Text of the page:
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5 of 6 people found the following review helpful
5.0 out of 5 stars Very eye-opening book, even if you don't share the author's opinions, 25 Dec. 2009
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This review is from: The Ottoman Peoples and the End of Empire: Historical Endings (History Endings) (Paperback)
This book explains the ethnic situation in the pre-WW1 Turkish Empire and the processes that led to it's continuous decline and dissolution after the war.

I am merely your common prejudiced White European. Whenever reading about the wars between European peoples and the Muslim invaders from Asia and Africa, I always sympathised with my own kind. Even though all the Turks I have ever met have been really nice people, I generally considered Turkey a nation of cruel barbarians and was horrified by some people's seriously considering the possibility of allowing them join the EU.

After reading this book, I see many things differently.

The most important thing that this book makes very clear, is that the information European peoples have been given, has always been one-sided. Mr. McCarthy explains in great detail how the European press has always given much coverage to atrocities committed by Muslim peoples against Christian peoples, and totally suppressed the other side of the coin. From this book, you'll learn how the emerging Balkan nation-states employed methods againts the Muslims which were in no way more humane than the methods used by the Ottomans.

I will bring you just one example from the many presented in this book. Years ago, I was understandably outraged when I first learned about the Turkish genocide on Armenians during WW1. However, before Mr. McCarthy, nobody had told me that it was blatantly provoked by the Armenian freedom fighters. The Armenian leaders realised that they were too small a minority in the territories they claimed, so that they could never beat the Turks on their own. That's why they decided to commit a massacre on Turks, provoking a counter-massacre on Armenians, which they could use to produce outrage in Christian Europe, which would then assist Armenia militarily. They almost succeeded.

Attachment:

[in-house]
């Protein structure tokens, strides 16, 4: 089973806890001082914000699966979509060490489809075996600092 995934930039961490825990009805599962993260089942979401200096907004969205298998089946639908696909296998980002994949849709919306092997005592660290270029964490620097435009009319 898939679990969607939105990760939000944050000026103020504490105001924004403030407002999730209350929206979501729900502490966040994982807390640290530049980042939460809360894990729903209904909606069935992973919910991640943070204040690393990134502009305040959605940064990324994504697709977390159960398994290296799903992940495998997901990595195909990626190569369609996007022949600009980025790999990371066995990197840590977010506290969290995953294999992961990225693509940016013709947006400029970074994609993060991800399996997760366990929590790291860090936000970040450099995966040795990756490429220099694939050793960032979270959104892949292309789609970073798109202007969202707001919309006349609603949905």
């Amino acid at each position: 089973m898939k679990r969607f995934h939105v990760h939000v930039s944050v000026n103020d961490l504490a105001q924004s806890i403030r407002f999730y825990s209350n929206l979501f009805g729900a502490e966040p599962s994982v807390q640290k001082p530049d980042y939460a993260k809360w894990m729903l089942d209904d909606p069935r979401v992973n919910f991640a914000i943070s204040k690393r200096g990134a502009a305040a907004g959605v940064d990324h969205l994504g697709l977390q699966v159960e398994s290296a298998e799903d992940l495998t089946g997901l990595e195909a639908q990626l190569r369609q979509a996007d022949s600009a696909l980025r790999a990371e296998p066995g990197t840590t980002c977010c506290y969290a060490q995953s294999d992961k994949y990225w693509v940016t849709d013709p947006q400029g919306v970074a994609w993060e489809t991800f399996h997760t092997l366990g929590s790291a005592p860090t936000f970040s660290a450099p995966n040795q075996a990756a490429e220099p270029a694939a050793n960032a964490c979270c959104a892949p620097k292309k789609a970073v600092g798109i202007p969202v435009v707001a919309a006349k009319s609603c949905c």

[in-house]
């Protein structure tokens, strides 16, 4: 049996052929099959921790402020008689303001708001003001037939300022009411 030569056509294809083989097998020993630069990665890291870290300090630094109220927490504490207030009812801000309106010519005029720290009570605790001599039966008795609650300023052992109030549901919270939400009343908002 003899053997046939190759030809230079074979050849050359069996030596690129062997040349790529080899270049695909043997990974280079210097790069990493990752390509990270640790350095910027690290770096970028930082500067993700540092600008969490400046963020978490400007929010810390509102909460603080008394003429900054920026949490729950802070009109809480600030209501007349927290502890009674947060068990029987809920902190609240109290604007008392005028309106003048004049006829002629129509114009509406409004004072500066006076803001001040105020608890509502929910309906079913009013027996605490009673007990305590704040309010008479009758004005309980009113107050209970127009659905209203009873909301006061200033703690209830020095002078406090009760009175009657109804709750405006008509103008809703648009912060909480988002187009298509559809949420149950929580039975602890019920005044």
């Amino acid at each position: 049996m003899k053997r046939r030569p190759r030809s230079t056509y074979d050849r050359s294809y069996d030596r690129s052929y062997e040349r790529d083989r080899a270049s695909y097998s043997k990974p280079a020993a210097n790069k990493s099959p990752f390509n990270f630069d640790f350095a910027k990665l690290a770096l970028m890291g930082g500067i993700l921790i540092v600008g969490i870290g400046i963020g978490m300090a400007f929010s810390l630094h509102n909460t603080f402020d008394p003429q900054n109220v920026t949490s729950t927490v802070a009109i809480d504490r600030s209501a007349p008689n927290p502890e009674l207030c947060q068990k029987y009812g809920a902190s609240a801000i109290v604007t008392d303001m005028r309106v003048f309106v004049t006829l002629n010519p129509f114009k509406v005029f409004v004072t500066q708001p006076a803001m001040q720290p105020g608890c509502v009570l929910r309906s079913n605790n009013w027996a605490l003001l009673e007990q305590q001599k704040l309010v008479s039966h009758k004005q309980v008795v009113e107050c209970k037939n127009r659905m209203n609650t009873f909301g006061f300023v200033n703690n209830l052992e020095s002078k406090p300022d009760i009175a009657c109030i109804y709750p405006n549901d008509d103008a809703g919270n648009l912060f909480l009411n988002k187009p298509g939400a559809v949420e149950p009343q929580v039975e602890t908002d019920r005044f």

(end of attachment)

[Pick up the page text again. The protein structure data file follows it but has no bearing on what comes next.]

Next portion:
I admit that I have some serious ideological differences with Mr. McCarthy. In particular, I can't concur with his lamenting about evil European imperialist countries dismembering that little cute empire in which all the different peoples were living together so harmoniously. But thanks to Mr. McCarthy, I now have a much more balanced wiew of that part of the European history. Besides, this book is really fascinating to read, and contains some very interesting data on the various ethnic groups in the Ottoman Empire and their relations. That's why I consider it one of the best history books I've ever read.
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4.0 out of 5 stars Not bad if a little sparse., 3 Jun. 2009
By 
Gogol (England) - See all my reviews